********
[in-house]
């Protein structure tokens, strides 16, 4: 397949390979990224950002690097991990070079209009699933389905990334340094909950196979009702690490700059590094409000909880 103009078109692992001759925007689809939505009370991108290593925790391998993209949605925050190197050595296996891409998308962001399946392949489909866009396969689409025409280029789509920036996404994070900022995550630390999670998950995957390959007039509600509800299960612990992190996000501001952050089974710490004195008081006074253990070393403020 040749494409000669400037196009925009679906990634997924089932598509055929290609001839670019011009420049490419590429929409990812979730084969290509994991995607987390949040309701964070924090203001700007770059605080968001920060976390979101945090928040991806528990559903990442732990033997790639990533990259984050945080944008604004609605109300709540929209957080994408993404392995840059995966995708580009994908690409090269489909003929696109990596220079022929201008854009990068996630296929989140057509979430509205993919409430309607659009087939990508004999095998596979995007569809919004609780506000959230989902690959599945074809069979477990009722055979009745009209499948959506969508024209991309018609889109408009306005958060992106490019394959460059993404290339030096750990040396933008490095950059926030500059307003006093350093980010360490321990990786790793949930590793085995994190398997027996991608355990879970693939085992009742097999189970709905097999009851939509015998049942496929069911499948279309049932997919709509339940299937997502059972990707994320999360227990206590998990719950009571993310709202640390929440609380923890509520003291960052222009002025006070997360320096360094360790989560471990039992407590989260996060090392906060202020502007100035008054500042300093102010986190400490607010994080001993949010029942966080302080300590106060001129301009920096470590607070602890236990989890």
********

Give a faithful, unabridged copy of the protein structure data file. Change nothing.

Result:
[in-house]
């Protein structure tokens, strides 16, 4: 397949390979990224950002690097991990070079209009699933389905990334340094909950196979009702690490700059590094409000909880 103009078109692992001759925007689809939505009370991108290593925790391998993209949605925050190197050595296996891409998308962001399946392949489909866009396969689409025409280029789509920036996404994070900022995550630390999670998950995957390959007039509600509800299960612990992190996000501001952050089974710490004195008081006074253990070393403020 040749494409000669400037196009925009679906990634997924089932598509055929290609001839670019011009420049490419590429929409990812979730084969290509994991995607987390949040309701964070924090203001700007770059605080968001920060976390979101945090928040991806528990559903990442732990033997790639990533990259984050945080944008604004609605109300709540929209957080994408993404392995840059995966995708580009994908690409090269489909003929696109990596220079022929201008854009990068996630296929989140057509979430509205993919409430309607659009087939990508004999095998596979995007569809919004609780506000959230989902690959599945074809069979477990009722055979009745009209499948959506969508024209991309018609889109408009306005958060992106490019394959460059993404290339030096750990040396933008490095950059926030500059307003006093350093980010360490321990990786790793949930590793085995994190398997027996991608355990879970693939085992009742097999189970709905097999009851939509015998049942496929069911499948279309049932997919709509339940299937997502059972990707994320999360227990206590998990719950009571993310709202640390929440609380923890509520003291960052222009002025006070997360320096360094360790989560471990039992407590989260996060090392906060202020502007100035008054500042300093102010986190400490607010994080001993949010029942966080302080300590106060001129301009920096470590607070602890236990989890």